Sperry peak tends to leaves an intimidating first impression when viewed from either the north or east sides. The north face rises 3000 feet in a half mile while the east face rises over 2000 feet in a third of a mile, both culminating in the three sided summit pyramid. There are numerous technical routes on these faces which can make for some exciting climbing. The much smaller west face terminates in a minor cirque at Lake Elan, a mere 1000 feet below the summit. Lake Elan is shared by both Sperry and Vesper Peaks, Vesper being Sperry's closest neighbor, to the west. Sperry and Vesper share a high connecting ridge just north of the little cirque.
There is some evidence that a massive glacier existed on the north face 100 years ago. Only a small patch of ice remains to testify of this glacier. Sperry Peak was named after Dick Sperry, a mining prospector and resident of Silverton in the 1890's (Photo: Dick Sperry holding a dog). The first ascent was made by Norval Grigg and Art Winder in 1927. These pioneers made use of the west ridge above Lake Elan, which is now the standard route, although several variations occur between the west ridge and west slope. There is a trail all teh way to Lake Elan.
The typical summer ascent of Sperry Peak involves a short romp through the forest with stream crossings, ascending a brushy avalanche slope, passing through a long basin full of talus, climbing the steep slope below a tiny narrow pass, traversing to a high alpine lake and then scrambling to the summit. This route circles most of the way around the mountain as it climbs higher. The major draw for Sperry Peak, as with many of the mountains on the Mountain Loop Highway, is that in a short distance you get to experience many different types of terrain. The result is a well-rounded mountaineering experience. The talus walking in the Wirtz Basin can be arduous, but it has it's perks too, for in summer and fall it's a great place to watch Pika and stuff your face with blueberries.
The main route starts at the end of the Sunshine Mine road (2100'). There's a pull-out along the road with some pretty good views of Sperry and Morning Star. Most folks coming to this area are only looking to get up Vesper Peak but the strong ones climb both Sperry and Vesper in the same day. Morning Star is rarely climbed and probably only sees a few ascents on the average year.
The first part of the trail is wooded and easy to follow. After a half mile it crosses the headwaters of the South Fork Stillaguamish river. Normally this crossing is easy and the river resembles a minor creek, but it could be more difficult depending on the time of year. Beyond the crossing the trail ascends and open slope on the north side of Morningstar Peak before turning the corner and entering the lower Wirtz Basin. In the right season the huckleberries and salmon berries are plentiful here. When entering the Wirtz Basin, it may be impossible to judge at what point you may exit. In fact, it appears to be a dead end. In the upper Wirtz Basin it is easy to lose track of the trail, especially during the descent. There are numerous cairns in place, so that may help. Up to this point, the trail and elevation gain is moderate. At Headlee Pass that changes.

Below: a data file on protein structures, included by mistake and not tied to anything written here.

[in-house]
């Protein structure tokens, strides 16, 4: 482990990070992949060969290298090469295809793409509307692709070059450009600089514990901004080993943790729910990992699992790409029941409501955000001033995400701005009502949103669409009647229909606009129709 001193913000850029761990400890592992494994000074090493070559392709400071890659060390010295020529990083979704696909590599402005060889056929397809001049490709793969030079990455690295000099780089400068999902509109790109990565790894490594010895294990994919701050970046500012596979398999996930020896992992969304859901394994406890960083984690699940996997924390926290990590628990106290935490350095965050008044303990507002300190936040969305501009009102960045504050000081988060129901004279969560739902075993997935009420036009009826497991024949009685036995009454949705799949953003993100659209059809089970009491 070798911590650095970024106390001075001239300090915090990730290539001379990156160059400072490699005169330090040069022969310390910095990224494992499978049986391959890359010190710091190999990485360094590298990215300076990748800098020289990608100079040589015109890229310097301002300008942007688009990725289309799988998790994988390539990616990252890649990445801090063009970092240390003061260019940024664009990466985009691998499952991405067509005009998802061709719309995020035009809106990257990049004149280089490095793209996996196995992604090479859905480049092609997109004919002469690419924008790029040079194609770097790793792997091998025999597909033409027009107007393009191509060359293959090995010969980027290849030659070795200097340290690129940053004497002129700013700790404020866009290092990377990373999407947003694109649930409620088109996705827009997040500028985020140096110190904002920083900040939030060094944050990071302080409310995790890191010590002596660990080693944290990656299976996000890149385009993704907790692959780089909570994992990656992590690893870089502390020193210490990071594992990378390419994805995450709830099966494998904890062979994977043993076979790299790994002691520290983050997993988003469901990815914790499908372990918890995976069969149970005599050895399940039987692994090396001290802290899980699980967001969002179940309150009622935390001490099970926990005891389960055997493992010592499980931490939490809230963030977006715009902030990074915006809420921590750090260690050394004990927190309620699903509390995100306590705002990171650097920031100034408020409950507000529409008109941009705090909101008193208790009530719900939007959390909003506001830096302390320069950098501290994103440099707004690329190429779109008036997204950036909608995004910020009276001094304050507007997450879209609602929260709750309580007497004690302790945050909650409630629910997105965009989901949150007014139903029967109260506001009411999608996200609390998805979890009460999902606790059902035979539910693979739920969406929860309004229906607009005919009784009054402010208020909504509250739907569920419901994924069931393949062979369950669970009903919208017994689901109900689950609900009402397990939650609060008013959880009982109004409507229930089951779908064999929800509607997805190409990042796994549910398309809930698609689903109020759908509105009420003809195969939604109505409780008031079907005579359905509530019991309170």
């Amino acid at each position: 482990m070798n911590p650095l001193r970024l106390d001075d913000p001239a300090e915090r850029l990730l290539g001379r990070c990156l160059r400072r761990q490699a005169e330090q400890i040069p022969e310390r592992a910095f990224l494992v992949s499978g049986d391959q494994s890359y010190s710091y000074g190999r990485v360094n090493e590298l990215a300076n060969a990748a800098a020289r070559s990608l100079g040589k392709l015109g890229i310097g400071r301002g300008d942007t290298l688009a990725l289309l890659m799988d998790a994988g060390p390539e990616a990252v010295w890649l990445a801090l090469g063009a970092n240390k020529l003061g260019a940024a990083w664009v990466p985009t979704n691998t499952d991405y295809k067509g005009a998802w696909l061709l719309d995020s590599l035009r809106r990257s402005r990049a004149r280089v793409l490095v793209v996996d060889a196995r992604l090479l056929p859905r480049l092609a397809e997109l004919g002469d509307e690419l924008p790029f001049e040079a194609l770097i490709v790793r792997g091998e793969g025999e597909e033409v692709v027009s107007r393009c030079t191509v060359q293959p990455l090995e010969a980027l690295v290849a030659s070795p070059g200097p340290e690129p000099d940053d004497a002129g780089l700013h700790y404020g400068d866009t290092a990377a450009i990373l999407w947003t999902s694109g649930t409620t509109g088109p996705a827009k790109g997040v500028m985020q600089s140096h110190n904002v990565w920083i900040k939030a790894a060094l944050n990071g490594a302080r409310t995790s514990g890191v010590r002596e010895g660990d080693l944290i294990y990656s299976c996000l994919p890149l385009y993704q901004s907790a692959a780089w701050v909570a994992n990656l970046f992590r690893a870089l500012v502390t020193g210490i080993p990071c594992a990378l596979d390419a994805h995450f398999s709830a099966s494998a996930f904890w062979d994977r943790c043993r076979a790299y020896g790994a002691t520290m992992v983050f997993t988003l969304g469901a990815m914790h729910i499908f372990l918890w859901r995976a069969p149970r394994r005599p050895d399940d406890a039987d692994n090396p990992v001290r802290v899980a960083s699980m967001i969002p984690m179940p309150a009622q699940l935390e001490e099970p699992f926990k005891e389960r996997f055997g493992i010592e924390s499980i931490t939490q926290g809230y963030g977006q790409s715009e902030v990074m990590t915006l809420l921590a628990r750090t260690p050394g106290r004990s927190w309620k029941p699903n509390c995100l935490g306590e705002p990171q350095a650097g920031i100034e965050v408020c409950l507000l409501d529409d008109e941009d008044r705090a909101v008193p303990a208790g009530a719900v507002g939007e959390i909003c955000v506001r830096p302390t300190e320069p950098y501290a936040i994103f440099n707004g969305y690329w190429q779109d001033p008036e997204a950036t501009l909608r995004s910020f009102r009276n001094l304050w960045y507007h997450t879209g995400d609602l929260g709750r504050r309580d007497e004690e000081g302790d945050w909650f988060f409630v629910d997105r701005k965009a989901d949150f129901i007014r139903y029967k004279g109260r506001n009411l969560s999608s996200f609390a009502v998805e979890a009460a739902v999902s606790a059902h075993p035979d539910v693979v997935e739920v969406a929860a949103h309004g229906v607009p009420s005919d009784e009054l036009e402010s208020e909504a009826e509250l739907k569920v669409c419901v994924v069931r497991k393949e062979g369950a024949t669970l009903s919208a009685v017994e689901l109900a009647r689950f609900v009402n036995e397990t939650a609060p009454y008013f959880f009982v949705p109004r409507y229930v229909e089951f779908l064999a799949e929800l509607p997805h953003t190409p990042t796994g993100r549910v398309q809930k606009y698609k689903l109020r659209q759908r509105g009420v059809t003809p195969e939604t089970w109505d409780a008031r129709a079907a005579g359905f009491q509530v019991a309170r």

Headlee Pass is the first potential objective hazard. When it's snow filled or icy, use extreme caution. If the slope below the pass is not completely melted out, then ice axe and crampons are a must. Many accidents and injuries have taken place here. The Pass tops out at 4600 feet where Vesper Peak comes into view. From the pass, the trail traverses more talus to the outlet of Lake Elan. There has been a lot of confusion about the name of this lake due to the fact that it is not labeled on maps. Many references call it Vesper Lake.
Follow along the east side of Lake Elan and scramble up some slabs to gain the saddle between Sperry and Vesper. The saddle tops out around 5300 feet. There's not much of a path going up through the saddle but once on the southwest slope of Sperry there are sections of trail to follow. The west ridge / slope is not difficult until the upper third. There is a down-sloping talus and heather bench which separates the upper and lower cliffs. Above this bench, the route becomes less obvious. See these route images (Image 1, Image 2). There are a couple spots with a exposure but not bad. Beware of loose mud of the ground is moist.
For the technical routes of the north and east faces, please refer to Fred Beckey's Cascade Alpine Guide 2. Also, check out Peggy Goldman's 75 Scrambles in Washington which has a Sperry-Vesper route.
Getting ThereFrom Seattle take I-5 North to Exit 194. Follow Highway 2 East for 2.3 miles, stay in left lane, go to Lake Stevens Highway 204 East, in 2.2 miles take left (north) on Highway 9 to Lake Stevens, in 1.7 miles take right (east) on Highway 92 to Granite Falls, in 8.4 miles turn left (north) to Mountain Loop Highway. Follow for about 30 miles to the Sunrise Mine Road on the right. Road dead ends in about 1 mile where parking is limited to one side of the road. Leave room for others to turn around.
Camping / Red TapeLake Elan is a wonderful camp spot. There are some nice flat slabs of granite which make for a good tent platform. But please remember to do your part in preserving this beautiful area. LEAVE NO TRACE.
Contact the Verlot Ranger Station for more info.
NW Forest Pass required at trailhead.
Trip Reports From NWHikers.net
- October 2010 trip report by seattlehikertoo
- December 2009 climb of the east face by Jim Dockery
- June 2009 trip report by Bryan K
- September 2006 trip report by dacker